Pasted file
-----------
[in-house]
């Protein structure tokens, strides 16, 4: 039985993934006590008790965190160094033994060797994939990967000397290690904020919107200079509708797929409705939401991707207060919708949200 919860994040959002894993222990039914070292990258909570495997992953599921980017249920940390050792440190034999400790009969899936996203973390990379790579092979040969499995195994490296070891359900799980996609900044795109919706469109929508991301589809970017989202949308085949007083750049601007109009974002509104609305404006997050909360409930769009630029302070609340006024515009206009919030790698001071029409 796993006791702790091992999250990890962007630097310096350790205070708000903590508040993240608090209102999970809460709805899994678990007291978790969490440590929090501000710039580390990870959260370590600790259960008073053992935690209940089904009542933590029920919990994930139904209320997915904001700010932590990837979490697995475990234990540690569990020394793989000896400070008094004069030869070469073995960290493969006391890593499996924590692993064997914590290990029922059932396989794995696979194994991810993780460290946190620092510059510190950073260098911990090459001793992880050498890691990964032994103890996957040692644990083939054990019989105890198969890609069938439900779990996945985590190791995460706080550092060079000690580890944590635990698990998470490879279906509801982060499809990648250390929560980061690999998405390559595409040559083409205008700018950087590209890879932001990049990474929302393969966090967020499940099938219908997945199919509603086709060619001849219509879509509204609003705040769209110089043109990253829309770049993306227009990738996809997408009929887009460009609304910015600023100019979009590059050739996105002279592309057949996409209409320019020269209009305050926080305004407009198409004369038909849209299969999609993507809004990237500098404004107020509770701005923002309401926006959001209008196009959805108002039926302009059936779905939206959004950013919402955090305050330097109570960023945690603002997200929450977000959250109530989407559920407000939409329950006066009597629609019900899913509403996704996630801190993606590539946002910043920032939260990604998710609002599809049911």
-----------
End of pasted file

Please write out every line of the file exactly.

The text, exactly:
[in-house]
């Protein structure tokens, strides 16, 4: 039985993934006590008790965190160094033994060797994939990967000397290690904020919107200079509708797929409705939401991707207060919708949200 919860994040959002894993222990039914070292990258909570495997992953599921980017249920940390050792440190034999400790009969899936996203973390990379790579092979040969499995195994490296070891359900799980996609900044795109919706469109929508991301589809970017989202949308085949007083750049601007109009974002509104609305404006997050909360409930769009630029302070609340006024515009206009919030790698001071029409 796993006791702790091992999250990890962007630097310096350790205070708000903590508040993240608090209102999970809460709805899994678990007291978790969490440590929090501000710039580390990870959260370590600790259960008073053992935690209940089904009542933590029920919990994930139904209320997915904001700010932590990837979490697995475990234990540690569990020394793989000896400070008094004069030869070469073995960290493969006391890593499996924590692993064997914590290990029922059932396989794995696979194994991810993780460290946190620092510059510190950073260098911990090459001793992880050498890691990964032994103890996957040692644990083939054990019989105890198969890609069938439900779990996945985590190791995460706080550092060079000690580890944590635990698990998470490879279906509801982060499809990648250390929560980061690999998405390559595409040559083409205008700018950087590209890879932001990049990474929302393969966090967020499940099938219908997945199919509603086709060619001849219509879509509204609003705040769209110089043109990253829309770049993306227009990738996809997408009929887009460009609304910015600023100019979009590059050739996105002279592309057949996409209409320019020269209009305050926080305004407009198409004369038909849209299969999609993507809004990237500098404004107020509770701005923002309401926006959001209008196009959805108002039926302009059936779905939206959004950013919402955090305050330097109570960023945690603002997200929450977000959250109530989407559920407000939409329950006066009597629609019900899913509403996704996630801190993606590539946002910043920032939260990604998710609002599809049911």